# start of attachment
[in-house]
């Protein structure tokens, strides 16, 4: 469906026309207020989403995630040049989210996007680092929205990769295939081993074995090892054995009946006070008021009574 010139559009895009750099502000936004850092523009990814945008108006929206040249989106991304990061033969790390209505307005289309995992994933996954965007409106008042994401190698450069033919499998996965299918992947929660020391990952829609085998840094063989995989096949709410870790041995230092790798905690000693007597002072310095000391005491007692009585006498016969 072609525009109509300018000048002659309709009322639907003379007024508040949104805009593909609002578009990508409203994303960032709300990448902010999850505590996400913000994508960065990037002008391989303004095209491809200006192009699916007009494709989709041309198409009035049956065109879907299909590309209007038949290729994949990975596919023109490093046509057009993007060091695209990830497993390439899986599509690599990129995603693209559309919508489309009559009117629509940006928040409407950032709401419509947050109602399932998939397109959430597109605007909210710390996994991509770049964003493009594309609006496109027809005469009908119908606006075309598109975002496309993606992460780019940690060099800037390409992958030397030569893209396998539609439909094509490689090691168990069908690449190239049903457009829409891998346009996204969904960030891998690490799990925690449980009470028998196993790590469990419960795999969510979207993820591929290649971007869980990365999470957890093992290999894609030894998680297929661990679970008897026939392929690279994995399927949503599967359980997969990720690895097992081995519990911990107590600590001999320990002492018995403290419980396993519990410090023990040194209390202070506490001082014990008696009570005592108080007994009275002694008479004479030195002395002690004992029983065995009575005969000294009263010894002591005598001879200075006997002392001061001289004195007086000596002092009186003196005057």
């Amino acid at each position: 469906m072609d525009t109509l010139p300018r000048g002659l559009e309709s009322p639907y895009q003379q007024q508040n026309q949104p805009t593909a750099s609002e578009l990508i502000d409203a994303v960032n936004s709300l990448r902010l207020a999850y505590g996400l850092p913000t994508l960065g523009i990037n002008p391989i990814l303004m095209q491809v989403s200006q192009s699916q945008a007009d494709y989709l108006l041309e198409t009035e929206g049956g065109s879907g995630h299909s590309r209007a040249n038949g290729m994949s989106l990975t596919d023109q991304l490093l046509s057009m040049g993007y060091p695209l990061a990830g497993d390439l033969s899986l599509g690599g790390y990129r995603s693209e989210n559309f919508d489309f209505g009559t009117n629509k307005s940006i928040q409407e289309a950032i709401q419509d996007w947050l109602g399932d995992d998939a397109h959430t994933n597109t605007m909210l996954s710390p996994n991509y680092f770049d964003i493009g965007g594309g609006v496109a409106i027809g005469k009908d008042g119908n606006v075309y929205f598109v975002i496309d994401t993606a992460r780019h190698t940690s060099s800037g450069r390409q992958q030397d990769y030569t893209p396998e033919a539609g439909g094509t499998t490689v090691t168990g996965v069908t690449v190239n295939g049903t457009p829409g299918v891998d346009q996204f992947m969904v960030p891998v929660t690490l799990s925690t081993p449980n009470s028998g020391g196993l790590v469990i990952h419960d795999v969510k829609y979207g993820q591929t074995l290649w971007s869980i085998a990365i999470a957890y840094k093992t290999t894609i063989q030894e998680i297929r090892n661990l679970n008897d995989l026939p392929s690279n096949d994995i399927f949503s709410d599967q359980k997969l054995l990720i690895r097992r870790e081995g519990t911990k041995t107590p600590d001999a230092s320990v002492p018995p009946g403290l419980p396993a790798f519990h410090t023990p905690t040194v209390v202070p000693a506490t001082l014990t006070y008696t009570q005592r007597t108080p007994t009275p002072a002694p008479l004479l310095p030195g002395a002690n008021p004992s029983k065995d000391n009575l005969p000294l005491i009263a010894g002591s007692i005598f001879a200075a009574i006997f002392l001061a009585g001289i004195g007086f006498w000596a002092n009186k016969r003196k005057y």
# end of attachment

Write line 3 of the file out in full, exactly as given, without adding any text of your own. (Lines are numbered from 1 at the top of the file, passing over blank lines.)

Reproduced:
């Amino acid at each position: 469906m072609d525009t109509l010139p300018r000048g002659l559009e309709s009322p639907y895009q003379q007024q508040n026309q949104p805009t593909a750099s609002e578009l990508i502000d409203a994303v960032n936004s709300l990448r902010l207020a999850y505590g996400l850092p913000t994508l960065g523009i990037n002008p391989i990814l303004m095209q491809v989403s200006q192009s699916q945008a007009d494709y989709l108006l041309e198409t009035e929206g049956g065109s879907g995630h299909s590309r209007a040249n038949g290729m994949s989106l990975t596919d023109q991304l490093l046509s057009m040049g993007y060091p695209l990061a990830g497993d390439l033969s899986l599509g690599g790390y990129r995603s693209e989210n559309f919508d489309f209505g009559t009117n629509k307005s940006i928040q409407e289309a950032i709401q419509d996007w947050l109602g399932d995992d998939a397109h959430t994933n597109t605007m909210l996954s710390p996994n991509y680092f770049d964003i493009g965007g594309g609006v496109a409106i027809g005469k009908d008042g119908n606006v075309y929205f598109v975002i496309d994401t993606a992460r780019h190698t940690s060099s800037g450069r390409q992958q030397d990769y030569t893209p396998e033919a539609g439909g094509t499998t490689v090691t168990g996965v069908t690449v190239n295939g049903t457009p829409g299918v891998d346009q996204f992947m969904v960030p891998v929660t690490l799990s925690t081993p449980n009470s028998g020391g196993l790590v469990i990952h419960d795999v969510k829609y979207g993820q591929t074995l290649w971007s869980i085998a990365i999470a957890y840094k093992t290999t894609i063989q030894e998680i297929r090892n661990l679970n008897d995989l026939p392929s690279n096949d994995i399927f949503s709410d599967q359980k997969l054995l990720i690895r097992r870790e081995g519990t911990k041995t107590p600590d001999a230092s320990v002492p018995p009946g403290l419980p396993a790798f519990h410090t023990p905690t040194v209390v202070p000693a506490t001082l014990t006070y008696t009570q005592r007597t108080p007994t009275p002072a002694p008479l004479l310095p030195g002395a002690n008021p004992s029983k065995d000391n009575l005969p000294l005491i009263a010894g002591s007692i005598f001879a200075a009574i006997f002392l001061a009585g001289i004195g007086f006498w000596a002092n009186k016969r003196k005057y």